His name is preserved also by Glenfillan, one of the most beautiful spots in the Highlands, where, at the head of Lough Shiel, lies the little island of St. Fillan, with its ancient bells of the saint, a short distance from Glenaladale, the home of the MacDonalds, from where come Archbishop Angus MacDonald and Bishop Hugh MacDonald, both good Gaelic scholars and lovers of the old tongue. 'Servant of Fillan,' is represented now by the names Gilfillan, Gilliland, MacClellan, MacLeland, Leland. As a baptismal name Finian is still used in Kerry, but in Cork the 'translated' form Florence has taken its place in English. Derrynane, the home of O'Connell, is the 'wood of Finian.' Doire Fhionnain—this is not Finian of Clonard or Moville, but Finian of Inisfallen.

One of the ancestors of Finian of Clonard was the famous pagan warrior Celtchar, who was destined to have among his descendants not only such a pillar of the Christian Church as Finian, but also a most bitter enemy of the new faith in Ronan, who had two girls tied to stakes on the beach, to be drowned by the incoming tide, for refusing to abjure Christianity. Ronan had a son to whom he gave the name of Maelcelchair, or servant, admirer of the great pagan ancestor already mentioned. Such, however, is the irony of fate, that this same Maelcelchair became the apostle of south-west Kerry, where his beautiful stone oratory, Kilmalhedar, still stands in perfect preservation, one of the chief glories of Irish archaeologists.

Bishop Erc, of Slane, in Meath, was one of the early nomadic missionaries who travelled from place to place preaching the Gospel. From his name comes the surname Mullarkey, d.s. of St. Erc.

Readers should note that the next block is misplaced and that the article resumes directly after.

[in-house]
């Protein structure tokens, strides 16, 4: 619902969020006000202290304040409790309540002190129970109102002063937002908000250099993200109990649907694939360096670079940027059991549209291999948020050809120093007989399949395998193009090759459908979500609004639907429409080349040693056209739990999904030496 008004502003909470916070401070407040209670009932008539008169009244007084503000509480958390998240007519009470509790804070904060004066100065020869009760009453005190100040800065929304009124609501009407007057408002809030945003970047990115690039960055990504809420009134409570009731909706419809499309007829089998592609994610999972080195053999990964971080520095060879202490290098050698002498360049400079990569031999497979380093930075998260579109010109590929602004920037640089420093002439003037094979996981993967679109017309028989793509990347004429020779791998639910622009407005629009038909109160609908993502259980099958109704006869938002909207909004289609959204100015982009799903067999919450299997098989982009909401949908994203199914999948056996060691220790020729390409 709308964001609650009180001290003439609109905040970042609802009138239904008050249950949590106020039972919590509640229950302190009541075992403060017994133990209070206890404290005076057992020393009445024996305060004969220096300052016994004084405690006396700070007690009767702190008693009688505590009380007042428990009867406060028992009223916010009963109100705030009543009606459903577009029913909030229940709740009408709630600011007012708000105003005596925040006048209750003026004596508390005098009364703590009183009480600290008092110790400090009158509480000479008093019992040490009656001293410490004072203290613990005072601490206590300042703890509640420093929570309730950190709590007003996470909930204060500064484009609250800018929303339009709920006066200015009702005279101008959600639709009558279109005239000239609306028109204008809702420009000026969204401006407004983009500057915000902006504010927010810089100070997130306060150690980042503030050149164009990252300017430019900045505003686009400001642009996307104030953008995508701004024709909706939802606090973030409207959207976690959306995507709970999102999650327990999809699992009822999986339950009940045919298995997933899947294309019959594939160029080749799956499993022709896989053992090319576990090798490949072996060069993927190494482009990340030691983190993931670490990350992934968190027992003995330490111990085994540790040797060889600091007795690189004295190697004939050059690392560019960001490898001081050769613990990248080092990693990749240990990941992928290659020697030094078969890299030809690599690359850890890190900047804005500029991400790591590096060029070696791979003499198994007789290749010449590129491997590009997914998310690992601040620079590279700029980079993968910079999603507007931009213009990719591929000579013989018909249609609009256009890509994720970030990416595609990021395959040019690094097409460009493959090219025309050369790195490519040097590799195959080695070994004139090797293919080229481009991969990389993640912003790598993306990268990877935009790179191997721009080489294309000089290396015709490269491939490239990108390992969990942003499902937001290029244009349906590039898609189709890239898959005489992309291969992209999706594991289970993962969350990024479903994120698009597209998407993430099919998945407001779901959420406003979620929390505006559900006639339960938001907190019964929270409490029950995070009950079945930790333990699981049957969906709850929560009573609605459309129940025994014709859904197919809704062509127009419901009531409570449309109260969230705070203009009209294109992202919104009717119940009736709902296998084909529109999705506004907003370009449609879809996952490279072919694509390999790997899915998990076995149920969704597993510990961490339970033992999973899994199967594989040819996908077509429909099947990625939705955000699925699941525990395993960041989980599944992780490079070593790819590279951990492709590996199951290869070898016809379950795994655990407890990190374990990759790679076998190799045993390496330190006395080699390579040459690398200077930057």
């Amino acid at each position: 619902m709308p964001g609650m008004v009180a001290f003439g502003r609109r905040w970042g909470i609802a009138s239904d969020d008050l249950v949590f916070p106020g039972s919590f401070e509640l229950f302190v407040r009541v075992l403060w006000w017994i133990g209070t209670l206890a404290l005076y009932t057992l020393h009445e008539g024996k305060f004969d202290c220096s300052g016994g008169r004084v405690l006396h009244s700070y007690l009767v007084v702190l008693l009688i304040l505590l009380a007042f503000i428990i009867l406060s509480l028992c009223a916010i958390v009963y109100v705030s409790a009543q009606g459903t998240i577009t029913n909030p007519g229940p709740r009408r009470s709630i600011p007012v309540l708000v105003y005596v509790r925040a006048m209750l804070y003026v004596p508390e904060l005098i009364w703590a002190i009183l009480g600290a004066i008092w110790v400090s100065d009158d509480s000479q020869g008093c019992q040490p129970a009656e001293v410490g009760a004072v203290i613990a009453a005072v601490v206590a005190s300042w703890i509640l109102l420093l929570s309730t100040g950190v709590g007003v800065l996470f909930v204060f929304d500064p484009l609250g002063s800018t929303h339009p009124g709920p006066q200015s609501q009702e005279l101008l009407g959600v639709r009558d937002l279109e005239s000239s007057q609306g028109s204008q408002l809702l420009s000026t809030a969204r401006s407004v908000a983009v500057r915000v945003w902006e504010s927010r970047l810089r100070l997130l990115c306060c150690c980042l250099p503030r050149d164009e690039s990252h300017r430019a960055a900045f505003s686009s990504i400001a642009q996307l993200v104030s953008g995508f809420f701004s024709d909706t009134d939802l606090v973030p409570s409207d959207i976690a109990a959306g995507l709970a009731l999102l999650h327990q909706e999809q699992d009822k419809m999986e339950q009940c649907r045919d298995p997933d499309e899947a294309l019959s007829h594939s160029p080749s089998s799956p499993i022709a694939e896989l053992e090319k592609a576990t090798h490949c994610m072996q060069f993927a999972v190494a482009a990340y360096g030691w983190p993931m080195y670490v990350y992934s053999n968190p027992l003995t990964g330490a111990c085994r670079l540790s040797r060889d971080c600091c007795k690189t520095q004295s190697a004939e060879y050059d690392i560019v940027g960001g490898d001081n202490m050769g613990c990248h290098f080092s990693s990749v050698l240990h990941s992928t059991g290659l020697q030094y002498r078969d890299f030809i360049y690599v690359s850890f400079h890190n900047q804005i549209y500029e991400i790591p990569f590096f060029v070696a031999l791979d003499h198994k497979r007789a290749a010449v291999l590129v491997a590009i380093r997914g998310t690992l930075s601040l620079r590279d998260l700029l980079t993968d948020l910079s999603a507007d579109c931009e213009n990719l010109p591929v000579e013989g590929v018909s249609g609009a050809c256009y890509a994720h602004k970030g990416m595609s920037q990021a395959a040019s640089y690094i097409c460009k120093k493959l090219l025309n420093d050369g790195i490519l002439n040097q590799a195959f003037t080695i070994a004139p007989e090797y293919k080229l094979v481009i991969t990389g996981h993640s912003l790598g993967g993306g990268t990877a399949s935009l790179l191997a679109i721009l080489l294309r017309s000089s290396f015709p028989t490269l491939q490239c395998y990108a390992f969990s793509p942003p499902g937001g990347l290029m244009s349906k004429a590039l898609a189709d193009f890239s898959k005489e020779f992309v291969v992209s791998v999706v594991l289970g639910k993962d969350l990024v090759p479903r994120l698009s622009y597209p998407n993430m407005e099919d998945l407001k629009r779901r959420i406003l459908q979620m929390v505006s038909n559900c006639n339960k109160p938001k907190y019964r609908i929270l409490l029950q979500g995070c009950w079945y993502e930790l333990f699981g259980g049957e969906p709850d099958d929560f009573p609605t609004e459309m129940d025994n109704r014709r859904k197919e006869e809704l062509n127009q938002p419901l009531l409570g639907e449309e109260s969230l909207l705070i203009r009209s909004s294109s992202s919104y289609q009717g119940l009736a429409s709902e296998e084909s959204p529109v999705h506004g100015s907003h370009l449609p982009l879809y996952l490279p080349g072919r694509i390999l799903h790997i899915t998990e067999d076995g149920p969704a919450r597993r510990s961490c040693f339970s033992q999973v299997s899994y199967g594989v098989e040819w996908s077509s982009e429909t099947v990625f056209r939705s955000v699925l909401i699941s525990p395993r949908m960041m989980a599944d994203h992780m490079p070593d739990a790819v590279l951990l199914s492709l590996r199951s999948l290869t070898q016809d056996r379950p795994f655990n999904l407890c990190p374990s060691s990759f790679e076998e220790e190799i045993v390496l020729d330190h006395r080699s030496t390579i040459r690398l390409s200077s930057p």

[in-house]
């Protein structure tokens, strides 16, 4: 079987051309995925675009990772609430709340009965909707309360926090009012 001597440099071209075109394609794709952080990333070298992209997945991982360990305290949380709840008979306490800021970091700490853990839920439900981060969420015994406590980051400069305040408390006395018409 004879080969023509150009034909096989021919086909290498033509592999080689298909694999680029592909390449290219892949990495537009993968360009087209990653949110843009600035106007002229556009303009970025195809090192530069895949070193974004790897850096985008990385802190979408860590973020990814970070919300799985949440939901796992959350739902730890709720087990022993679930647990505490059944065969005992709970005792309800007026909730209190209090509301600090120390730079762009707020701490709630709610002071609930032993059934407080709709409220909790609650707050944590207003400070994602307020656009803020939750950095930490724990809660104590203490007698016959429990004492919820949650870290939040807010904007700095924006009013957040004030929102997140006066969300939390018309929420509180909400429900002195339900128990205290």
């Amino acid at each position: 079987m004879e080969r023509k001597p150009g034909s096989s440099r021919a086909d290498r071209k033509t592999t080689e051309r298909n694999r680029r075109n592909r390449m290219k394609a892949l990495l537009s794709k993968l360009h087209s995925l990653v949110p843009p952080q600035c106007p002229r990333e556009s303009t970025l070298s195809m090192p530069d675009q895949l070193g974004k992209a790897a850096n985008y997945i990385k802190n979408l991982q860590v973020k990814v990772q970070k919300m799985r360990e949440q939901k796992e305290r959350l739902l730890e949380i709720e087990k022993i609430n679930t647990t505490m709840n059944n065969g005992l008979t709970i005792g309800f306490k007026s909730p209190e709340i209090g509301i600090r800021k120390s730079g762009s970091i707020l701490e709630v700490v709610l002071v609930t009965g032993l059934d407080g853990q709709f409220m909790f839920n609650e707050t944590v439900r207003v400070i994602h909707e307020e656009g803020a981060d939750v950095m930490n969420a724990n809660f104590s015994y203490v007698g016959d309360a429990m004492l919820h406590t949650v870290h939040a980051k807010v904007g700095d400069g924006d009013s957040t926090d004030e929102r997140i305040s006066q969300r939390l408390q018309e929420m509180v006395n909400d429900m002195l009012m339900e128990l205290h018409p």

Dunshaughlin takes its name from St. Seachnall—in Latin, Secundinus—whom tradition represents as nephew of St. Patrick. For many centuries, 'servant of Seachlann' (the metathesized form of Seachnall) was a popular baptismal name, and is represented in English history books by Melaghan, and often by the foreign name Malachy, with which it has no further connection than some phonetic resemblance of the first syllables. One of the name was the Malachy that—

wore the collar of gold

Which he won from the proud invader.

This is the Malachy who is buried in an island in the beautiful Lough Ennell, now, I regret to say, more usually called Belvedere, in Westmeath. The name is still in popular use as a given name in the forms Loughlin (more informally 'Lack,' 'Loughie ') and Malachy ('Mal'), the Utter form being usual in the south-west, where the other Biblical forms, Jeremiah and Timothy, are also mistakenly used. The surname O'Melaghan, d.s. of St. Secundinus, has become merged in that of MacLoughlin; and this probably accounts for the abundance of folk of this name in Ireland—17,500, according to the census of 1891. The forms Loughlin, Laflin, Claflin (U.S.), are also met with.

A great body of Gaelic literature centres around the two St. Kierans, of Saighir, now called Serkieran, and of Clonmacnoise, by the Shannon. From him of Clonmacnoise, probably come the names O'Maoilchiarain, MacGiollachiarain, Mulhern, Mulheerin, MacIlherron, d.s. of St. Kieran.